Buddha-nature: a concrete expression for the substratum of perfection, of completeness, intrinsic to both sentient and insentient life.
Dharma: a fundamental Buddhist term having several meanings, but which most often refers to the Buddha’s teaching. In its broadest meaning, dharma means “phenomenon.” All phenomena are subject to and manifest the law of causation, and this fundamental truth comprises the core of the Buddha’s teaching. Thus Dharma also means: ‘the Law’ or ultimate truth.
Enlightenment: direct, experiential realization of the Ground of Being, one’s own ‘buddha-nature.” See also kensho and satori.
Kannon: “The Great Compassionate One,” Kannon is the bodhisattva of all-embracing love and benevolence, and plays a central role in the devotional practices of all Buddhist sects. Although the original Indian form of this archetype was male (Avalokitesvara), Kannon has become a feminine figure in the popular imagination in Asia.
Kensho: direct realization of one’s originally pure nature. There are many degrees of awakening; kensho generally refers to an initial experience, one that must be deepened and refined through continued practice so that it can become integrated and fully functional in one’s life.
Kōan: the original meaning in Chinese was “public case” — a case that established a legal precedent. In Zen a kōan is a formulation, in baffling language, pointing to ultimate truth. Kōans cannot be solved by recourse to logical reasoning but only by awakening a deeper level of the mind beyond the discursive intellect. Kōans are constructed from the questions of disciples of old, together with the responses of their masters, as well as from portions of the masters’ sermons or discourses, from lines of the sūtras, from other teachings and even from popular folk tales and poetry.
The word or phrase into which the kōan distills itself, when taken on as one’s spiritual practice, is called in Japanese the watō (Chinese, hua t’ou). Thus, “Has a dog the Buddha-nature?” together with Joshu’s answer, “Mu!” constitutes the whole kōan; the wato is simply “Mu!”
Altogether there are said to be 1,700 kōans. Of these, Japanese Zen Masters use a core of 500, more or less, since many are repetitive and others less valuable for practice. Masters have their own preferences but invariably they employ (if they employ kōans at all) two koan collections, the Mumonkan and the Hekigan-roku (Blue Cliff Record). At the end of one’s formal training one works in depth with the Jūjūkinkai, a series of koans on the 16 Buddhist precepts.
Mind: As Roshi Philip Kapleau used to say, “Ask the ordinary Japanese where the mind is and the chances are he or she will point to the heart or chest. Ask the same question of Westerners and they will indicate their heads.” These two responses show the very different ways of looking at ‘mind’ in the East (at least traditionally) and in the West. The word kokoro, translated by the English as “mind,” also means “heart,” “spirit,” “psyche,” or “soul.” “Mind” (with a small “m”) as used in Zen, therefore, means more than the seat of the intellect. Mind with a capital “M” stands for absolute reality. From the standpoint of Zen experience, Mind (or mind) is total awareness – in other words, just hearing when listening, just seeing when looking, and so on.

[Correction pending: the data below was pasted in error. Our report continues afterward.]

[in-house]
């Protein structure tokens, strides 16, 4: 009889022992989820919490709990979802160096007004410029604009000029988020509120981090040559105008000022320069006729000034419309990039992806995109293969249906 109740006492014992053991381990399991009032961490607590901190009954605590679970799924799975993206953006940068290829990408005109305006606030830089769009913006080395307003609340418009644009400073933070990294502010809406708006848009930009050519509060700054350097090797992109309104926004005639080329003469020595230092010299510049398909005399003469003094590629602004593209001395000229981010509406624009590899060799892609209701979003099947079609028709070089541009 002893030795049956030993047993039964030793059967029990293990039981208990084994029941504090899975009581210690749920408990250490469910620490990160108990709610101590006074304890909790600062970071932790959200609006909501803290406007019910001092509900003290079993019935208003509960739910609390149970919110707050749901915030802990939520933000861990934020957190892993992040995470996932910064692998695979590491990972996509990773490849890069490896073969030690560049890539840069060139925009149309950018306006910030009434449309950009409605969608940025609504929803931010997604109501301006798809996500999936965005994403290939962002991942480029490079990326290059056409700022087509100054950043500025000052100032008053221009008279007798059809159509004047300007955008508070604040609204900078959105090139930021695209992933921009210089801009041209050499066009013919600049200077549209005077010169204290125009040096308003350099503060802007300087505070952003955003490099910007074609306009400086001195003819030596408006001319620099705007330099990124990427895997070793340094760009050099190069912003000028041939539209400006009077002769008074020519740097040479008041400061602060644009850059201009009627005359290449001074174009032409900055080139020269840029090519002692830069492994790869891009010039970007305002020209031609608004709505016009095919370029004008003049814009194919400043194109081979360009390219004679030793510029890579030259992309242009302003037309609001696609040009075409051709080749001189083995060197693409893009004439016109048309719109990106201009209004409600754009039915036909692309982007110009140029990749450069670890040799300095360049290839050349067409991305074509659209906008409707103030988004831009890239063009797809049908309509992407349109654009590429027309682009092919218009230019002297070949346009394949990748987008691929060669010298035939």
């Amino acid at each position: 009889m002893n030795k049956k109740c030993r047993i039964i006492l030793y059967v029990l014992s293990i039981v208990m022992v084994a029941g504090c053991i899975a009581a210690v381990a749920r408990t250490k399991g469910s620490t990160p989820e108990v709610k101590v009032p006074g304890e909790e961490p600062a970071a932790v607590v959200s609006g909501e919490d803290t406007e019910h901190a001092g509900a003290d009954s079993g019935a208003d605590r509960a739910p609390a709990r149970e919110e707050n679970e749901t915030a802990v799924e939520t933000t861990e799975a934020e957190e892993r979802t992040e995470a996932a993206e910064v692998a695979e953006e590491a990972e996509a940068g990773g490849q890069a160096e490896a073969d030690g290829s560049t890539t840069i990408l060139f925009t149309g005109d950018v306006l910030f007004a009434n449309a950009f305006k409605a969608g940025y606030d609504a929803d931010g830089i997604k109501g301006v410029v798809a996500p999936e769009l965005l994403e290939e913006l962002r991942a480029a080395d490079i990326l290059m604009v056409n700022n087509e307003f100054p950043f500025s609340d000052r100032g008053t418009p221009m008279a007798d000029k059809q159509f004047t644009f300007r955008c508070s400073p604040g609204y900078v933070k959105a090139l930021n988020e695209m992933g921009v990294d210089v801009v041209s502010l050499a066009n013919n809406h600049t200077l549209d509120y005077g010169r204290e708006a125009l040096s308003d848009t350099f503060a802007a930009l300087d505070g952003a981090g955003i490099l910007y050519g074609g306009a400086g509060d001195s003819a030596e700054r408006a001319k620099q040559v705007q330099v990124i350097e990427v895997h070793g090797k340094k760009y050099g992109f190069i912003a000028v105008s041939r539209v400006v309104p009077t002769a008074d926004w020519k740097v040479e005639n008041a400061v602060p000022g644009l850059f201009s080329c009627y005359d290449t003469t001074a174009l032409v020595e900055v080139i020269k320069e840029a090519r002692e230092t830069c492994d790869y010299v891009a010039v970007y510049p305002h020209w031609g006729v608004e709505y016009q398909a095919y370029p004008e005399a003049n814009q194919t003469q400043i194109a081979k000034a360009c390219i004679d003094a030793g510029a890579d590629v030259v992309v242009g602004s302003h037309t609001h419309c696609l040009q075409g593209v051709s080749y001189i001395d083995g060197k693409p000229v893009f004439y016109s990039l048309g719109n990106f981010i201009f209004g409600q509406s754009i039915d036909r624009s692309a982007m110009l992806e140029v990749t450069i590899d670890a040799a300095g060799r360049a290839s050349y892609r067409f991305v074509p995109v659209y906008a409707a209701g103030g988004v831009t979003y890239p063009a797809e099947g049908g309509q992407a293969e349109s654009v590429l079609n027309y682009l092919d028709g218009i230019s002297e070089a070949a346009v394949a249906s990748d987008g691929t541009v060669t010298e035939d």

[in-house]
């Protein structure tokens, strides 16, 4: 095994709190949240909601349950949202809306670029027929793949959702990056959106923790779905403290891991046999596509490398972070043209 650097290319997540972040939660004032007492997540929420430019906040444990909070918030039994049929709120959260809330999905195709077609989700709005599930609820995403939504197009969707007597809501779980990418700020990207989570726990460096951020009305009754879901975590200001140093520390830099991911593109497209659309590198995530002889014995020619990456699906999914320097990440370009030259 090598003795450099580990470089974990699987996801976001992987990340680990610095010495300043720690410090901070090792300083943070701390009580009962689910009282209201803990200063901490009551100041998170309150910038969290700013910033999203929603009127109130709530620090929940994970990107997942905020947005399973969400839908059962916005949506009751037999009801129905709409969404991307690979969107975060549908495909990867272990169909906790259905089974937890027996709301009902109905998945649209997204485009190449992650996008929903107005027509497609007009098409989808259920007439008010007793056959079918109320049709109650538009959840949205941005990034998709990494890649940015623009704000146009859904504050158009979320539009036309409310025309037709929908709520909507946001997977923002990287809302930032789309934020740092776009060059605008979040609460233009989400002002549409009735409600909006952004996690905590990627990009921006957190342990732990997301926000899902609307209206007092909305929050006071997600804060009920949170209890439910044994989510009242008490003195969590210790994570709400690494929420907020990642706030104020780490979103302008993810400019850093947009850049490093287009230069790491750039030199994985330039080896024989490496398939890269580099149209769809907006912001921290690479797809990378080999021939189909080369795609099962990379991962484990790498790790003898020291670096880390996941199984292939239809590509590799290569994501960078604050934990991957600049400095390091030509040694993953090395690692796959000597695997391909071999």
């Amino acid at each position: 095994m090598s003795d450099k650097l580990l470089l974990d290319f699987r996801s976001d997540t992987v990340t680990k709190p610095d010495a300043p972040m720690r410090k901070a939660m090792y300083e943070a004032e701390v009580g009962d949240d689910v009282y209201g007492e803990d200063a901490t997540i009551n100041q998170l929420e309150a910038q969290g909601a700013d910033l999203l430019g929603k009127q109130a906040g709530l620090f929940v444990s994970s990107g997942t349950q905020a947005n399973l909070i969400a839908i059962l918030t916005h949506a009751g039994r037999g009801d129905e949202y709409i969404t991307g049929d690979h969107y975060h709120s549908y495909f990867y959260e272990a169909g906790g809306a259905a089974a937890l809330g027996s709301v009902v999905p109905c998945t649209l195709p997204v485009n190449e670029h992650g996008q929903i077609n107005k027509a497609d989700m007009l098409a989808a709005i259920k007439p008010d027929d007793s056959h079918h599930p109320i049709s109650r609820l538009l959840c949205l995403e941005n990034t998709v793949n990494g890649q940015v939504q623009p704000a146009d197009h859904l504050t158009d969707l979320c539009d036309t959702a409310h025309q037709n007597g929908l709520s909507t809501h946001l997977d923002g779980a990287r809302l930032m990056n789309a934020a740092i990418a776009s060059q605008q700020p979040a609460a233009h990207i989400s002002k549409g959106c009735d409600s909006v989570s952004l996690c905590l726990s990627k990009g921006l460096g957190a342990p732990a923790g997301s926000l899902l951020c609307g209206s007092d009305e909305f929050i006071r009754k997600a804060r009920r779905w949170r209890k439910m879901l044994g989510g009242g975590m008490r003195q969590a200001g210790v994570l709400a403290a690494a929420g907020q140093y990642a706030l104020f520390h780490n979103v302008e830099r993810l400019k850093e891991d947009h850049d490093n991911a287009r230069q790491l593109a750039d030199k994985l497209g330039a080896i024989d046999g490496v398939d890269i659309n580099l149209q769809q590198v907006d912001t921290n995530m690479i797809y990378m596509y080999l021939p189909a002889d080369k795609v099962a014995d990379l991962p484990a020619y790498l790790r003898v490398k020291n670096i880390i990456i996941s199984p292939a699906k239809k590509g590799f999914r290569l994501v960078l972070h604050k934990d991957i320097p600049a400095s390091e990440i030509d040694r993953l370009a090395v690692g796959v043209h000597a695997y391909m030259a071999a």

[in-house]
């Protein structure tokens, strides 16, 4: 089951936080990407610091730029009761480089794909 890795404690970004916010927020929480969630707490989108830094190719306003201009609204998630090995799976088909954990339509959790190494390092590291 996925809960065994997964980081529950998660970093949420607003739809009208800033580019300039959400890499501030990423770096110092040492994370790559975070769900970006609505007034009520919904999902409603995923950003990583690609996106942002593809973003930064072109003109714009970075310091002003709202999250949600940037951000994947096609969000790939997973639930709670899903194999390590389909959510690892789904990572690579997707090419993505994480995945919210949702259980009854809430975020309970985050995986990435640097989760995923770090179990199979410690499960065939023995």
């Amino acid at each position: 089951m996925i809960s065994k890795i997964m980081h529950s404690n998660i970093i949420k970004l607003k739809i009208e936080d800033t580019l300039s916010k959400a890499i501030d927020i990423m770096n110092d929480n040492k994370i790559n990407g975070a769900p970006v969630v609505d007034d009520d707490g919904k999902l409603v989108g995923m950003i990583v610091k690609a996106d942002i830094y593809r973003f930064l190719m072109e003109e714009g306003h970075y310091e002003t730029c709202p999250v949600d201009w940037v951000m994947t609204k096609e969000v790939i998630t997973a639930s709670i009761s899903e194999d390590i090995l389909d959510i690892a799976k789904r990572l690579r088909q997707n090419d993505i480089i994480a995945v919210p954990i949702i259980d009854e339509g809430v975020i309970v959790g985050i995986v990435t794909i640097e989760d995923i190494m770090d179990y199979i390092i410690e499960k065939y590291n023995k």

Rinzai: This is the Japanized name of the great T’ang master Lin-ch’i. This term commonly refers to the Zen school that was firmly established in Japan by Eisai, a school generally known for its strong emphasis on satori-awakening and koan work. The other major school of Zen in Japan is known as Soto (see below).
Samadhi: This term has a variety of meanings. In Zen it implies not merely equilibrium, tranquility, and one-pointedness, but a state of intense yet effortless concentration, of complete absorption of the mind in itself, of heightened and expanded awareness. Samadhi and Bodhi are identical from the view of the enlightened Bodhi-mind. Seen from the developing stages leading to satori-awakening, however, samadhi and enlightenment are different.
Sangha: Originally, this term referred to the Buddhist monastic order, but more generally it applies to the community of people practicing the Buddha Way. (Even more generally, it applies to all beings.) The Sangha is one of the Three Treasures, or Three Jewels, of Buddhism, along with the Buddha and the Dharma.
Satori: This refers to deep Enlightenment, a thorough awakening to one’s True-nature and hence the nature of all existence. See also “kensho”
Soto: This is the name of one of two dominant sects of Zen in Japan, the other being Rinzai. The Japanese Soto sect venerates Dogan as its founder. Eihei-ji, one of the Soto school’s two headquarter temples, located in Fukui Prefecture, was founded by Dogen in 1243.
Zazen: This practice, the essential basis of Zen, involves total concentration of body and mind in an upright, cross-legged sitting position.
Zen: An abbreviation of the Japanese word zenna,which is a transliteration of the Sanskrit dhyana (ch’an or ch’anna in Chinese), that is, the process of concentration and absorption by which the mind is first stabilized and brought to a penetrating one-pointedness, and then awakened. As a school of Mahayana Buddhism, Zen is a religion free of dogmas or creeds whose teachings and disciplines are directed toward Self-realization, that is to say, to the full awakening that Shakyamuni Buddha himself experienced under the Bo tree after strenuous self-discipline. In a deeper, broader sense, Zen refers to this Mind itself – the wholeness and perfection of all existence, and the living core of all major religions.